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[585a] they truly think themselves to be, and really are, in a state of pain, but, when they move from pain to the middle and neutral state, they intensely believe that they are approaching fulfillment and pleasure, and just as if, in ignorance of white, they were comparing grey with black,1 so, being inexperienced in true pleasure, they are deceived by viewing painlessness in its relation to pain?” “No, by Zeus,” he said, “it would not surprise me, but far rather if it were not so.” “In this way, then, consider it.2 Are not hunger and thirst and similar states inanitions or emptinesses3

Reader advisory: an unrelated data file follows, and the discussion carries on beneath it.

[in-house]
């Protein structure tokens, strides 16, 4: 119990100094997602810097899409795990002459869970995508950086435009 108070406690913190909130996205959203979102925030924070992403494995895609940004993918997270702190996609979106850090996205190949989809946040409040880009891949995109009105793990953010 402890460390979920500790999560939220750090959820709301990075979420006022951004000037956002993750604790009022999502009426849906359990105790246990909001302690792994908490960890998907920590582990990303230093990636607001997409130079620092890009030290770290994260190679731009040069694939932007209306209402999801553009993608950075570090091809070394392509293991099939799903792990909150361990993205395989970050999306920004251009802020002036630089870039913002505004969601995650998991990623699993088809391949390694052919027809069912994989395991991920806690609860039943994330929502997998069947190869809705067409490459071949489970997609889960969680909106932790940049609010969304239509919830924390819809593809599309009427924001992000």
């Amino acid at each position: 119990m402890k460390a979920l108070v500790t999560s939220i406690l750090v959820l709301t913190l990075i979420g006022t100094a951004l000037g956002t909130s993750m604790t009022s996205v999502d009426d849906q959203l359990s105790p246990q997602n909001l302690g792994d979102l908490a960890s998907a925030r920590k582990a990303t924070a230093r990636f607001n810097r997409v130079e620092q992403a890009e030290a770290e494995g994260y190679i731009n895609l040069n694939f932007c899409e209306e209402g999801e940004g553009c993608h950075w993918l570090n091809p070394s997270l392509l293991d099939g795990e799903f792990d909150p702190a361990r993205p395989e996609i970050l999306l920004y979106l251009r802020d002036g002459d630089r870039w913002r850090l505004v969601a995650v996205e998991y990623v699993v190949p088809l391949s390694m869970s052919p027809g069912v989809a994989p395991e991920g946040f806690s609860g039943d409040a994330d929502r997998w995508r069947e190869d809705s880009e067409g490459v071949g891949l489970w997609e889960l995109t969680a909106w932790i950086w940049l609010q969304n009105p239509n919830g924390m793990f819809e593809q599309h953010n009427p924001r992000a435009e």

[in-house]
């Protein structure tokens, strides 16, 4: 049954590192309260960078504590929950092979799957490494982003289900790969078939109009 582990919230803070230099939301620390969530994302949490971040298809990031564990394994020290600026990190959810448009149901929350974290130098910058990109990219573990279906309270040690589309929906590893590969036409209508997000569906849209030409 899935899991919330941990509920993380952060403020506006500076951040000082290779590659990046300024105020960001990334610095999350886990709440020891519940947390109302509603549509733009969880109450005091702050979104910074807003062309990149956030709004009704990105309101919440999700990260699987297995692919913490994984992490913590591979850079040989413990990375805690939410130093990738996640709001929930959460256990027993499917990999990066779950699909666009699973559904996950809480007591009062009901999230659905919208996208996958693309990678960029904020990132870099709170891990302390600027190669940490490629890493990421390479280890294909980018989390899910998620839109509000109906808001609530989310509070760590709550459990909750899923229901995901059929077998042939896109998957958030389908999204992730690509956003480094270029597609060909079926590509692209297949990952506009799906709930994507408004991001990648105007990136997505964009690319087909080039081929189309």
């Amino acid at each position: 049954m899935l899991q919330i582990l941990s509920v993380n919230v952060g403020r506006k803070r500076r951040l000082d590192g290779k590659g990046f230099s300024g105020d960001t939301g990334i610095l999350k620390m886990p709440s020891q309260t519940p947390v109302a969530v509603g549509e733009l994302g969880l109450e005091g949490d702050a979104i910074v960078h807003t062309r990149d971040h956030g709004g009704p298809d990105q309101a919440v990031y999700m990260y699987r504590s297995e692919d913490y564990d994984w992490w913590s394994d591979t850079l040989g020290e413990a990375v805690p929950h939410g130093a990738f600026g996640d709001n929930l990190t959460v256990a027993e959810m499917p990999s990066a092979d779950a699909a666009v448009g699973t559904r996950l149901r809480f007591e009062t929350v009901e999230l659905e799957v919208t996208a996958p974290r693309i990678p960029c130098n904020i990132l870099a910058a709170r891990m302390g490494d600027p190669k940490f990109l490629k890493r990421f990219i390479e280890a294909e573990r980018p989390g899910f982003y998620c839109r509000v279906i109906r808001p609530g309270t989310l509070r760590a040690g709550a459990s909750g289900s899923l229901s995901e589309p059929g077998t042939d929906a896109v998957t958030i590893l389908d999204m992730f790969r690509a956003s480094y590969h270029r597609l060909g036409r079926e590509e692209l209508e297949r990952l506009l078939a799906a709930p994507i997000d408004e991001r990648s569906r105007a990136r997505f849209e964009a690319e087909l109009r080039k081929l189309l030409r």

1 Cf. Aristot.Met. 1011 b 30-31 and Eth. Nic. 1154 a 30διὰ τὸ παρὰ τὸ ἐναντίον φαίνεσθαι.

2 The argument from the parallel of body and mind here belongs to what we have called confirmation. Cf. What Plato Said, p. 528, on Phaedo 78 B, The figurative use of repletion and nutrition is not to be pressed in proof of contradictions with the Philebus or Gorgias. Cf. Matthew v. 6 “Hunger and thirst after righteousness.”

3 For κενώσεις Cf. Phileb. 35 B, 42 C-D, Tim. 65 A.

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